Friday, August 13, 2010

Films # 56 & 57: British Film Noir (Aug. 12)

Odd Man Out
1947, 116 min.
Directed by Carol Reed

Brighton Rock
1947, 92 min.
Directed by John Boulting

I must admit, prior to Thursday afternoon, I was pretty indifferent towards the British film noir double feature playing that night. I hadn't heard of either title before, so I looked them up on Wikipedia so I could read a synopsis and know what to expect. Imagine my surprise when I saw the leads of the two respective films. James Mason in Odd Man Out? O Rly??? I am a Mason fan, but most of his work I'm familiar with is from his later years (pretty much anything post-Lolita). And what do we have here? Richard Attenborough? In Brighton Rock? Playing a hood??? I was intrigued.

What really sealed the deal, though, were the film makers involved with each movie. You see, my favorite all-time film is The Third Man. My initial interest in the movie as a youth was my fandom towards Orson Welles, but as I revisited the film over the years my appreciation continued to grow. It is, in my head, a near flawless film. One where all the pieces come together and create something amazing. The director of that was Carol Reed, with a screenplay written by the renown author Graham Greene. So who do I see listed as the director of Odd Man Out? Carol Reed. And who wrote the screenplay to Brighton Rock? A mister Graham Greene. Ok, now I'm excited. I arrived at the theatre with greater expectations, and an appetite to devour today's cinematic offerings.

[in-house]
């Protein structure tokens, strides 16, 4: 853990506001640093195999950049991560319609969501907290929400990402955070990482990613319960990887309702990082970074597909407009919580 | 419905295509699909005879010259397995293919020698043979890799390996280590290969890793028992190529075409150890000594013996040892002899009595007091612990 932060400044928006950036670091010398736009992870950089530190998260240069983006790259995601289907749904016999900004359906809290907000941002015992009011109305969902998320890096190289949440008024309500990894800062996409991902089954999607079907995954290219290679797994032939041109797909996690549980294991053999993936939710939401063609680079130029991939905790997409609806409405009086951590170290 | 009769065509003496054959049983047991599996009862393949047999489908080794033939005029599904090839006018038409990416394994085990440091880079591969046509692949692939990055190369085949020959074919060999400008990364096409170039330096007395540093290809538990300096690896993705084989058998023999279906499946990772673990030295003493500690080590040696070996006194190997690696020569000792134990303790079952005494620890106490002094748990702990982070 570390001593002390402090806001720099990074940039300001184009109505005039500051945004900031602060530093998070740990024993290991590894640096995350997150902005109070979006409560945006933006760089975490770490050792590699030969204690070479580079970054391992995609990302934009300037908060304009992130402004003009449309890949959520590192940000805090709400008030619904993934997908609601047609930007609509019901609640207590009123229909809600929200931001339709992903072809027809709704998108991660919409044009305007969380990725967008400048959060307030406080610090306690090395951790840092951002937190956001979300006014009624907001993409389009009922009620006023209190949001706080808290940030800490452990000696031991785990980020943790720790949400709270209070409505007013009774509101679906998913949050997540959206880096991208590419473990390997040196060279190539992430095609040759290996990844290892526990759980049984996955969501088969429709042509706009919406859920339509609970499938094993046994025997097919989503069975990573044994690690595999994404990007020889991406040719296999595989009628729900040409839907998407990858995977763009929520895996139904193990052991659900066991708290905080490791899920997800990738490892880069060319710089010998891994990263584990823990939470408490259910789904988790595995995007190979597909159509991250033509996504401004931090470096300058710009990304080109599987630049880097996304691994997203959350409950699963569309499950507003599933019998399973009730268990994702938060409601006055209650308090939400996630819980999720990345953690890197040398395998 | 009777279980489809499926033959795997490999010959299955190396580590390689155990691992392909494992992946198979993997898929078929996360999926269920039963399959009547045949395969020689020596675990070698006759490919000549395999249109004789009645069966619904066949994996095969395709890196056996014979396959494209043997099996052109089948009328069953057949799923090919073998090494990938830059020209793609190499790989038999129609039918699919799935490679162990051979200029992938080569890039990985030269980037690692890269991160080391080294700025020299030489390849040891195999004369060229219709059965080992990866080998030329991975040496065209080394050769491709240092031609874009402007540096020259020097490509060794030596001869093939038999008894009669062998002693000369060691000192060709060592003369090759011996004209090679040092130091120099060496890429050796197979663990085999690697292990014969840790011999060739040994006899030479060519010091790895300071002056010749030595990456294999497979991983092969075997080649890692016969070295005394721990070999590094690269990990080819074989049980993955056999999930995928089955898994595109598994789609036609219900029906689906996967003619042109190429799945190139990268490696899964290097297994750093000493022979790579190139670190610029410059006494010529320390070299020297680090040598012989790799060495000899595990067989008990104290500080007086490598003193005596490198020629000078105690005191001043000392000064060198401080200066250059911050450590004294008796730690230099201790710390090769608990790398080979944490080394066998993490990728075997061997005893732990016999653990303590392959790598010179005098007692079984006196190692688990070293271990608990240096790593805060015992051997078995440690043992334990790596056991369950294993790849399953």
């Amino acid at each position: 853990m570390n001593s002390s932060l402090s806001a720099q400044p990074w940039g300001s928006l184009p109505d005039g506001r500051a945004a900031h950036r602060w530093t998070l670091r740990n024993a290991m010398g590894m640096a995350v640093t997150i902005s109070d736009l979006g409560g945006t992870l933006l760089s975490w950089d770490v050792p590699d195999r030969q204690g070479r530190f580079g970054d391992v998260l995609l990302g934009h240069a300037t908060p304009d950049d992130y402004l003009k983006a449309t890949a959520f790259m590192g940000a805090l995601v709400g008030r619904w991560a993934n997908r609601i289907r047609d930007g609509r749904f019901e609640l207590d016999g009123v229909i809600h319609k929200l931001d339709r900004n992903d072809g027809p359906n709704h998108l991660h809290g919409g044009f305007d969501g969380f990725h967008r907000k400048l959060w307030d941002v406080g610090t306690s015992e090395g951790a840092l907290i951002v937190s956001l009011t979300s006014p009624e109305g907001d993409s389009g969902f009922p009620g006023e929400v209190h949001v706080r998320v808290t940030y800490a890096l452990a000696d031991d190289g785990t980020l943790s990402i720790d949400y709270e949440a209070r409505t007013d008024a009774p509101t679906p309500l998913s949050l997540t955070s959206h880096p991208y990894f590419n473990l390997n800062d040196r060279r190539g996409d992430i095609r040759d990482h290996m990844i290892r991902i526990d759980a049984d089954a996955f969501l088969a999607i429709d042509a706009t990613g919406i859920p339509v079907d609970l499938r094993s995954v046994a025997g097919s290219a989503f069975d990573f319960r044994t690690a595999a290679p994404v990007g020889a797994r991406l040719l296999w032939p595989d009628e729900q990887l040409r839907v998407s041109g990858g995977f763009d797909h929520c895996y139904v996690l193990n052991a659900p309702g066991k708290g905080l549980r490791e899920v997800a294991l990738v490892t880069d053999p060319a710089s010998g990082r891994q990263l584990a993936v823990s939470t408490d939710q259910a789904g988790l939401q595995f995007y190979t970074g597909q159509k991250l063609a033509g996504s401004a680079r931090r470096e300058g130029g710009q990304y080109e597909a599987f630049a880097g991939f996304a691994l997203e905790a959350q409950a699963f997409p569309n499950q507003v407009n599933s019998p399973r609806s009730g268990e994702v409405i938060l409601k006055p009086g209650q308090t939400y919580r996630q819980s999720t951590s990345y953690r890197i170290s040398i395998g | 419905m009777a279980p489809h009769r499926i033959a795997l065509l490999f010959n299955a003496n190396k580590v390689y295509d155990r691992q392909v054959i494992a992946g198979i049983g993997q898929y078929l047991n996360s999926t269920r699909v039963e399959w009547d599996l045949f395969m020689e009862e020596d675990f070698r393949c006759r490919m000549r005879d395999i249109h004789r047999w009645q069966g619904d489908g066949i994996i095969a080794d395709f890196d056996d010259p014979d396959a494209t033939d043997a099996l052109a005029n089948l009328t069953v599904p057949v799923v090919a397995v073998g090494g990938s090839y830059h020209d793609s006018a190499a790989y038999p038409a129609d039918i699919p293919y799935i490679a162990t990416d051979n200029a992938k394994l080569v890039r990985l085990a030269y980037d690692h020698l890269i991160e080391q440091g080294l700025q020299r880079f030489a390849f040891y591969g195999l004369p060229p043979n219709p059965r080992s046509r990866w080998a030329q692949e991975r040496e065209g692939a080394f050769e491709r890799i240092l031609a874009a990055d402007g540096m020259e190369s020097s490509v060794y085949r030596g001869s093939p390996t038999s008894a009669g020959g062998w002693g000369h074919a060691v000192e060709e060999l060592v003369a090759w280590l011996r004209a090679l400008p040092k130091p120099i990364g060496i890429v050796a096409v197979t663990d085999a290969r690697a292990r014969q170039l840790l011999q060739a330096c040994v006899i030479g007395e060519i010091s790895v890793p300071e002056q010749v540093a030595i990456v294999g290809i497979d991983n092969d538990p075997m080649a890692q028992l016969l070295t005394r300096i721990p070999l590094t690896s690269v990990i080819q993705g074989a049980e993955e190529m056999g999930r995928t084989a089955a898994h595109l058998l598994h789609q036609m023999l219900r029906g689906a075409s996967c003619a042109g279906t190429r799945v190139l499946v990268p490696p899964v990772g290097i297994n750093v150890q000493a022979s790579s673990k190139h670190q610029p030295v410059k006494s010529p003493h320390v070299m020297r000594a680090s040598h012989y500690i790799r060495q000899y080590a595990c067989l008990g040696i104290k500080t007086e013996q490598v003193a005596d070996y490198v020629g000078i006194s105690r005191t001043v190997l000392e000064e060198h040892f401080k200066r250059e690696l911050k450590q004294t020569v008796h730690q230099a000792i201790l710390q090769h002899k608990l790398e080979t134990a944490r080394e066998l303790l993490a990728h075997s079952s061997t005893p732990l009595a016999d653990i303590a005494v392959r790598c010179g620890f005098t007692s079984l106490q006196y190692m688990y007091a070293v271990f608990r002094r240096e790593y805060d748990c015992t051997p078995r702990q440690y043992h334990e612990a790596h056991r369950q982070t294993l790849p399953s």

Odd Man Out is a bit of a fugitive film painted in the shadowy tones of film noir. Set in Belfast after World War II, it tells the story of a city hunting for an inportant man wounded during a robbery. The heist was a cash grab to replenish the funds of a wanted "organization," of which Johnny McQueen (James Mason) is a local leader. Although never stated, it is certainly implied that the organization is, in fact, the IRA. McQueen is shot in the midst of the daytime raid, and falls off of the getaway car during the escape. Left in the war torn bowels of Belfast, he stumbles into an empty bomb shelter and awaits capture, not knowing if it will be his allies or the police.

Mason is normally a dashing and soft spoken fellow in his roles, and I was looking forward to charm coming at me in spades. Alas, he spends most of the movie bleeding out and suffering hallucinations. In fact, it's safe to say that his 24 hours exposed in Belfast is an increasingly surreal experience. McQueen crosses paths with barking dogs, children, young lovers, good Samaritan old nurses, drunken revelers, a bird keeper and a crazed painter. That's a crazy night that wouldn't be matched until Martin Scorsese made After Hours in 1985.

What I also found fascinating was the supporting characters. Like satellites revolving around a planet, they all gravitate towards the plight of this man for different personal reasons. Some wish to save him, some incarcerate him, some to sell him, one to paint him, and one woman only wants to escape with his love. The performances across the board are mostly solid (the accents are all over, though), save for the crazed painter (Robert Newton, who for some reason was given second billing despite not showing up until about 70 minutes or so). My two favorite supporting characters were the kindly but sensible Father Tom (W.G. Fay) and the lead inspector, played by Denis O'Dea. The Inspector kept my attention because he was no fool. Smooth and intelligent, it's the type of role normally played by... well, James Mason.